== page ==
Definitions list
Click one of the letters above to advance the page to terms beginning with that letter.
  • radar
    Originally an acronym for RAdio Detection And Ranging. Technique used to detect, locate, track and identify objects of various kinds by transmitting electromagnetic waves and observing the echoes returned from them. The round-trip time of the radar signal makes it possible to calculate the distance or range of the object.
    Also, a device that uses this technique.
  • radar altimeter
    Radar used to measure the distance (range) from a satellite to the ocean surface. See altimetry
  • radiation
    Energy emitted from a source and propagated in the form of waves or particles.
  • radio wave
    Electromagnetic wave at a frequency less than 3,000 GHz.
  • Radiobroadcasting
    Technique used to transmit information by radio waves, usually for the general public.
  • radiocommunication
    Telecommunication using radio waves.
  • radiometer
    Passive receiver capable of collecting and measuring energy from a source of electromagnetic radiation, for example, natural radiation from the Earth’s surface or from clouds. Radiometers are used on many Earth-observation, weather and planetary exploration satellites. Measurements can be digitized, processed and transmitted automatically as radio waves to generate a wide range of products on the ground.
  • Radiopositioning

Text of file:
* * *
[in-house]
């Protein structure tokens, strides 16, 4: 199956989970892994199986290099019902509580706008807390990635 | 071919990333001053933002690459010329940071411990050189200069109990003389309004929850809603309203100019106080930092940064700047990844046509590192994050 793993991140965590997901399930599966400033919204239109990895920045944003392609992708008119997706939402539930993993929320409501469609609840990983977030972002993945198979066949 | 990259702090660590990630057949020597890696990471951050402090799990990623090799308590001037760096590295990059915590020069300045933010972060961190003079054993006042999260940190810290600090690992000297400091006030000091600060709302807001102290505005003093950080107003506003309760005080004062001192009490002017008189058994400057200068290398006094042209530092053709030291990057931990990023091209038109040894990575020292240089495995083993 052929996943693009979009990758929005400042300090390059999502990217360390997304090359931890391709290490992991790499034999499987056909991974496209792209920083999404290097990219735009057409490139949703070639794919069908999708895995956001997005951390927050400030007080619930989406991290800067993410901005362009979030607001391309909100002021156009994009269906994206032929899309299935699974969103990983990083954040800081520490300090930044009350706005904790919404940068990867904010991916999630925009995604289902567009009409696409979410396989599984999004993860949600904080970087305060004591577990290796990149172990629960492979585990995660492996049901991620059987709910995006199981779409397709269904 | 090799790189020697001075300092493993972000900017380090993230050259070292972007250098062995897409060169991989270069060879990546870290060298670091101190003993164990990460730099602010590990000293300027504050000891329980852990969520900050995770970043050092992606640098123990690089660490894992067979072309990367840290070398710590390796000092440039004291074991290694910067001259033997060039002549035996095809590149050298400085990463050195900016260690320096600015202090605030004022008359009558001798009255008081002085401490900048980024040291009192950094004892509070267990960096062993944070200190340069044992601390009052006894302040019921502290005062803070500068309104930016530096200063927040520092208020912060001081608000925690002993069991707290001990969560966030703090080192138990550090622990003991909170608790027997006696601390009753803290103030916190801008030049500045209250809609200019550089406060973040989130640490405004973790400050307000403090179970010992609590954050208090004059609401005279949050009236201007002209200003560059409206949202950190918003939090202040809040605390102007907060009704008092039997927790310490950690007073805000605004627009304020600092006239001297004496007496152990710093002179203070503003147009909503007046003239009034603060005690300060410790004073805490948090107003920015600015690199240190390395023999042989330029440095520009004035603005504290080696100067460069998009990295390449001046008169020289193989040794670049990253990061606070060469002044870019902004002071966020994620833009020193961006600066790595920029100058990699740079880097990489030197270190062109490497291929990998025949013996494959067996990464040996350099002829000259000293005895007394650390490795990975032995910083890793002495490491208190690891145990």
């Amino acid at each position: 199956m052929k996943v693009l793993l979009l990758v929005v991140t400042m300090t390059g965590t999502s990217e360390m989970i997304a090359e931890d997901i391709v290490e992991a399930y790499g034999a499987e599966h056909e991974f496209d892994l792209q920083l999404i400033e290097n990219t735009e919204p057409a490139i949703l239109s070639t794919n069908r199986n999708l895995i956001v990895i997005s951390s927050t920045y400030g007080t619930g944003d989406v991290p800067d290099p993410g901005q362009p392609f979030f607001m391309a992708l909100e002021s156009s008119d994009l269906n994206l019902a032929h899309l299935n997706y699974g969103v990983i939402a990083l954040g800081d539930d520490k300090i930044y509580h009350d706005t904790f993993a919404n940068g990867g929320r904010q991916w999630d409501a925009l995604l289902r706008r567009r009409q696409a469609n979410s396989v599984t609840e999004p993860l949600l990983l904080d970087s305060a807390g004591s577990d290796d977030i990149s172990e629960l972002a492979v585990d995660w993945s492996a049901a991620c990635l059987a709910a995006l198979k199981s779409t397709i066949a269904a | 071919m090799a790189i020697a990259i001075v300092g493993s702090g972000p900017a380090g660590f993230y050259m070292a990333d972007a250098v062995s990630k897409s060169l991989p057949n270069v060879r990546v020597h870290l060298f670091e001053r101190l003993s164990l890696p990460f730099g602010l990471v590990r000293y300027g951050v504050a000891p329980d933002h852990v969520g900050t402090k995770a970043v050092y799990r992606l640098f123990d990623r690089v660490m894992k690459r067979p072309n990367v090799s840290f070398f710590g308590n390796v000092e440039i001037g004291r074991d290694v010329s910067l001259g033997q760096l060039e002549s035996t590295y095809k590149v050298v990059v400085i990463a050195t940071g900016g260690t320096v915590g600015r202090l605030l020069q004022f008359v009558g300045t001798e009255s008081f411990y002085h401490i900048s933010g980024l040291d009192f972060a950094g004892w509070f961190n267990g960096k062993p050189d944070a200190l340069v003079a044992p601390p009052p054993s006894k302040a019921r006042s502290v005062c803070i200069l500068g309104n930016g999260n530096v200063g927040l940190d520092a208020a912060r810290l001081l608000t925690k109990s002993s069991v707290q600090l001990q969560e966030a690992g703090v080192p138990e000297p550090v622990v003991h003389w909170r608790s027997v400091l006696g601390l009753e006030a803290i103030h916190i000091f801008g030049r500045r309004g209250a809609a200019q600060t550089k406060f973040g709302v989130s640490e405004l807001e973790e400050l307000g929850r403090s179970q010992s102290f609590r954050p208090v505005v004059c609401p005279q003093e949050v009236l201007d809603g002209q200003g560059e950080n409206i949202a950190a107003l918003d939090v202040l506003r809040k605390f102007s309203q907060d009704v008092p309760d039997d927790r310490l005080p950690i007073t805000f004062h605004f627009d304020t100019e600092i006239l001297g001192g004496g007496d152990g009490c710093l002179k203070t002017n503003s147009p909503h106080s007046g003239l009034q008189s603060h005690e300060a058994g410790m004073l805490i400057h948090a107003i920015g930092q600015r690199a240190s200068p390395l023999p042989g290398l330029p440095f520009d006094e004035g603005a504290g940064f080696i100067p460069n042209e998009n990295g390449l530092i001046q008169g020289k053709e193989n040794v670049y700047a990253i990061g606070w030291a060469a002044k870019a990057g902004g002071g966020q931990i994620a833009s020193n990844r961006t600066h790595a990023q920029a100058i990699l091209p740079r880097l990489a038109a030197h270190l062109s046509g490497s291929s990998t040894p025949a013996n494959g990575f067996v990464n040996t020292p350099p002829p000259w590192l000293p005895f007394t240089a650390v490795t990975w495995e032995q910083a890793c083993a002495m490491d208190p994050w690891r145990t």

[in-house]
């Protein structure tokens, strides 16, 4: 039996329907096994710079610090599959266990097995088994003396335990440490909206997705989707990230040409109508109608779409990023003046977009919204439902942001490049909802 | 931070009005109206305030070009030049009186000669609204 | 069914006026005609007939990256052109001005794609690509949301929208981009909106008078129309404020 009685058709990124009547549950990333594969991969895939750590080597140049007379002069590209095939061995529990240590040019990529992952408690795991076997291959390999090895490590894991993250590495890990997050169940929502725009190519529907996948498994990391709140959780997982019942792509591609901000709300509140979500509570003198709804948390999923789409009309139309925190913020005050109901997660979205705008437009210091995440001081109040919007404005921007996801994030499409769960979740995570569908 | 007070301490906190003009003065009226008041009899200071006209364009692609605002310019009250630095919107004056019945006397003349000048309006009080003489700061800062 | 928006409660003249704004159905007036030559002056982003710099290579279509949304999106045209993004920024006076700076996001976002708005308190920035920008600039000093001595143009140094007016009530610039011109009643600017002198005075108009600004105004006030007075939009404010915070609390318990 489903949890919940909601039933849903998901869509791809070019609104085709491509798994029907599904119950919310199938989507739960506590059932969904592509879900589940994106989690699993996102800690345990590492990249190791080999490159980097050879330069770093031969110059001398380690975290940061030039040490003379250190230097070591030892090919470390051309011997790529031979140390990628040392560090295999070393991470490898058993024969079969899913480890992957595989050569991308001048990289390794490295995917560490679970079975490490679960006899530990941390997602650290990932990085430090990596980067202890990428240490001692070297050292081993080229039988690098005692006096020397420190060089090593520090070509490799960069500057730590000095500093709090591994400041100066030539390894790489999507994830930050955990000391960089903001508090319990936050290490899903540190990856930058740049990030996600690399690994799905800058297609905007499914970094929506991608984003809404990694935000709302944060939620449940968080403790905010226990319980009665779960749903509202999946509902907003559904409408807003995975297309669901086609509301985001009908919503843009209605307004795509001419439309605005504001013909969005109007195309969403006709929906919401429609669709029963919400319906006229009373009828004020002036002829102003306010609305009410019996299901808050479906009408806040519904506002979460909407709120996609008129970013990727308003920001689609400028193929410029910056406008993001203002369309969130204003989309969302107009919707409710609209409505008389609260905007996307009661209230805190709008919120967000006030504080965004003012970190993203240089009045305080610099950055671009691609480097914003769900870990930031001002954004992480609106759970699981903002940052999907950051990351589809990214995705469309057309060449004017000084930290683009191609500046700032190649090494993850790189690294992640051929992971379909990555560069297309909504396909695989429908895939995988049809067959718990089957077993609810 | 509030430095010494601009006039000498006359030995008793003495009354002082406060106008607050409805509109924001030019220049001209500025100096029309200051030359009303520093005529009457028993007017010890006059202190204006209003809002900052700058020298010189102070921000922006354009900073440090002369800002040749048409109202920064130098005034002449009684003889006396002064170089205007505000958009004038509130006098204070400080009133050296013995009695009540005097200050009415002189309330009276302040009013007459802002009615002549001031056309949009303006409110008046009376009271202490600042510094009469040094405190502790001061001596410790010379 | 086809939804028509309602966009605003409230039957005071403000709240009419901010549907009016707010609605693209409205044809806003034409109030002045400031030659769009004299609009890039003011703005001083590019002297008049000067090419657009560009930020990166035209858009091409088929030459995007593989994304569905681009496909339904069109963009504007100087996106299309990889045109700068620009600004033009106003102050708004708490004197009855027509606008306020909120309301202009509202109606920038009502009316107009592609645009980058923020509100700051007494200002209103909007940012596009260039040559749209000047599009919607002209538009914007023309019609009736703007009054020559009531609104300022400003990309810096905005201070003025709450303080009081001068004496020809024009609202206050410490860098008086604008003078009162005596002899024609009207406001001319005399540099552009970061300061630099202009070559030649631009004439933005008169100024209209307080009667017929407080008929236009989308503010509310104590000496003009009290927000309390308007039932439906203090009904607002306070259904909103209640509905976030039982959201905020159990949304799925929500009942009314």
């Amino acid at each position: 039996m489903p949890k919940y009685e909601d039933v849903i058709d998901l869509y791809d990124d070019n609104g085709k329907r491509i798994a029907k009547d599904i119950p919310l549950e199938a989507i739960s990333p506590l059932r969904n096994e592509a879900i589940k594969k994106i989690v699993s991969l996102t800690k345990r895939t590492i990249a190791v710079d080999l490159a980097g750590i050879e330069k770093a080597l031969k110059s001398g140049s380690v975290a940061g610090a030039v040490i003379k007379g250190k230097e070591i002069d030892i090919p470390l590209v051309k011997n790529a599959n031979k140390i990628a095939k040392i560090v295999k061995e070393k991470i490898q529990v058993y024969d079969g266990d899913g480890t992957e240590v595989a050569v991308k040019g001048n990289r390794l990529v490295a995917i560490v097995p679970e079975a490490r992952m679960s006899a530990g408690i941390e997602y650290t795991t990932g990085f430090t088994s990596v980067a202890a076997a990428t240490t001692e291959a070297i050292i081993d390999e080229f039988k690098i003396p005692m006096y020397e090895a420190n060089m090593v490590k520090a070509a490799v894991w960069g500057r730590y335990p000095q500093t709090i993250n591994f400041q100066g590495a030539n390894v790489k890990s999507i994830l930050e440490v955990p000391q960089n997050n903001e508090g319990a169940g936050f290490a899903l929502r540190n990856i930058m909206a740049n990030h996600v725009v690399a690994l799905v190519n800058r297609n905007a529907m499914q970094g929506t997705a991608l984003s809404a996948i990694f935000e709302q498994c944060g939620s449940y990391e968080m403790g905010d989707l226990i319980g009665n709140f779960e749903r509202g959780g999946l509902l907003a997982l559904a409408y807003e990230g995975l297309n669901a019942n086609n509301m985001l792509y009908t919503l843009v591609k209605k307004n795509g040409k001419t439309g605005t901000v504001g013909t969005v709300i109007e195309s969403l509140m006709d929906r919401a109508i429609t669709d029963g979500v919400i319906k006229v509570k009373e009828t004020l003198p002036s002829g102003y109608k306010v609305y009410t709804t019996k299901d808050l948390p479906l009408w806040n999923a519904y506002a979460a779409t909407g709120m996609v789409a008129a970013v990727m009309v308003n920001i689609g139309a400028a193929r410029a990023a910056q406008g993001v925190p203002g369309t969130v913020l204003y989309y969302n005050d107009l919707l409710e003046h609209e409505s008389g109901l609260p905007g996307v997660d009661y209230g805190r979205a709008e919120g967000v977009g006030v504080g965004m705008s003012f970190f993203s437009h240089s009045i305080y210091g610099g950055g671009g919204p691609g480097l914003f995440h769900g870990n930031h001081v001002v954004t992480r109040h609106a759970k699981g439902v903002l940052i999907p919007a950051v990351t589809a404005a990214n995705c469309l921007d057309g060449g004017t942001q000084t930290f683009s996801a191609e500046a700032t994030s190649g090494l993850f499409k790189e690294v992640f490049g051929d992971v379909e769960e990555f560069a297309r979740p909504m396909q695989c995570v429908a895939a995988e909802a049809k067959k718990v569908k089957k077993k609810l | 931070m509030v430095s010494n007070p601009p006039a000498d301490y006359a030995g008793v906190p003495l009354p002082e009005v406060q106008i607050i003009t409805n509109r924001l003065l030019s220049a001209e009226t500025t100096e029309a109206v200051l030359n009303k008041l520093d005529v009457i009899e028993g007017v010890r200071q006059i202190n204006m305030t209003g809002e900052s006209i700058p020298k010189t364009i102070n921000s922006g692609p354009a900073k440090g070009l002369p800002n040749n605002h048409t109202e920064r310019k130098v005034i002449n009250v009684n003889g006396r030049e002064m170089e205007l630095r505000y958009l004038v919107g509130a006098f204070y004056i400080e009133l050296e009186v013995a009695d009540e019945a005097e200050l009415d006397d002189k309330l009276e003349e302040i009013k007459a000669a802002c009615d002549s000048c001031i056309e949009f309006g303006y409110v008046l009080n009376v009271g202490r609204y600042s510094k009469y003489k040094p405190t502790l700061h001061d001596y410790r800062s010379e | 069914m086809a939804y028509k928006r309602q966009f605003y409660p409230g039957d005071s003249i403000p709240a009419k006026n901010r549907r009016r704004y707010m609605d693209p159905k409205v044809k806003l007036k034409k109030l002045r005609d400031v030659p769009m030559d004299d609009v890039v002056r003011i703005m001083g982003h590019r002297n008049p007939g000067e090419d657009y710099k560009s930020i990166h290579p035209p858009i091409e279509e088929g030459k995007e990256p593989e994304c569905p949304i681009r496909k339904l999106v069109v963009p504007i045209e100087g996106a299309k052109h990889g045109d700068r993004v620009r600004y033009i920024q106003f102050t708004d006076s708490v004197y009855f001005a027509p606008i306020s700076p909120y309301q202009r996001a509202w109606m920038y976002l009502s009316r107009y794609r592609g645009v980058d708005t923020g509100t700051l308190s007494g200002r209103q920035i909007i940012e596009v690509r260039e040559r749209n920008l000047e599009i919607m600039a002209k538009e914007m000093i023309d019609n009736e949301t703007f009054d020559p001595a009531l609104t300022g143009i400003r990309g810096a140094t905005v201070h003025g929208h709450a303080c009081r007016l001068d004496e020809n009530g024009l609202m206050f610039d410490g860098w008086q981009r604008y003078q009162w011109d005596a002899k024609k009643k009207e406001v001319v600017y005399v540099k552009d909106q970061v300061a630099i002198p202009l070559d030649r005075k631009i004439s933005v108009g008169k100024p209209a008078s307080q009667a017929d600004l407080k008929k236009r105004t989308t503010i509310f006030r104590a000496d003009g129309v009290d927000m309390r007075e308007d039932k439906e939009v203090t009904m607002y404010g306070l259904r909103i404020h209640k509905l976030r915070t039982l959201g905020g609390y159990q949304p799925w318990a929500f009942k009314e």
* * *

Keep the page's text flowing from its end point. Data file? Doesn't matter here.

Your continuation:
Position-fixing using radio waves.
  • ranging
    Measurement of distance using optical, radioelectric or acoustic processes.
  • Redundancy
    A system or signal has redundancy if it has two or more means of accomplishing a function.
  • reference ellipsoid
    Arbitrary reference surface that is a first approximation of the shape of the Earth, which is a sphere flattened at the poles.
  • remote sensing
    Technique that involves sensing electromagnetic radiation coming from an object, without physical contact, in order to determine its features. It is especially useful for collecting information about a planet’s atmosphere and surface.
  • rendezvous
    Bringing together of two separately launched spacecraft.
    How orbital manoeuvres work
  • repeat cycle / revisit interval
    Frequency with which an Earth-observation system or any other remote-sensing system passes over the same point.
  • resolution
    Ability of a measuring instrument to discriminate two close values. In a satellite image, spatial resolution refers to the size of the smallest object or ground feature that can be distinguished.
  • retrorocket
    Rocket engine designed to produce thrust in a direction opposite to a spacecraft’s direction of motion. Normally used to slow a capsule in readiness for deorbiting or for a soft landing of a planetary probe.
  • ring
    A usually circular accretion of small, solid bodies—dust, grains, fragments or large blocks of rock or ice—each moving at their own speed around the larger planets of the Solar System.
  • Roche limit
    Minimum distance to which a natural satellite can approach its primary body without being torn apart by tidal forces. Named after the French astronomer Édouard Roche (1820-83).
  • rocket
    Space vehicle that propels itself by reaction. The term is used in everyday language as synonymous with launch vehicle. It is also used to designate low-thrust rocket engines.
    How launchers work
  • rocket engine
    Jet engine capable of operating in a vacuum, used to propel launch vehicles and manoeuvre satellites. It uses only onboard propellants.
    How launchers work
  • rocket propulsion
    Mode of propulsion in which a spacecraft is propelled by ejecting matter.
  • roll
    Motion of a body about its roll axis, usually its longitudinal axis.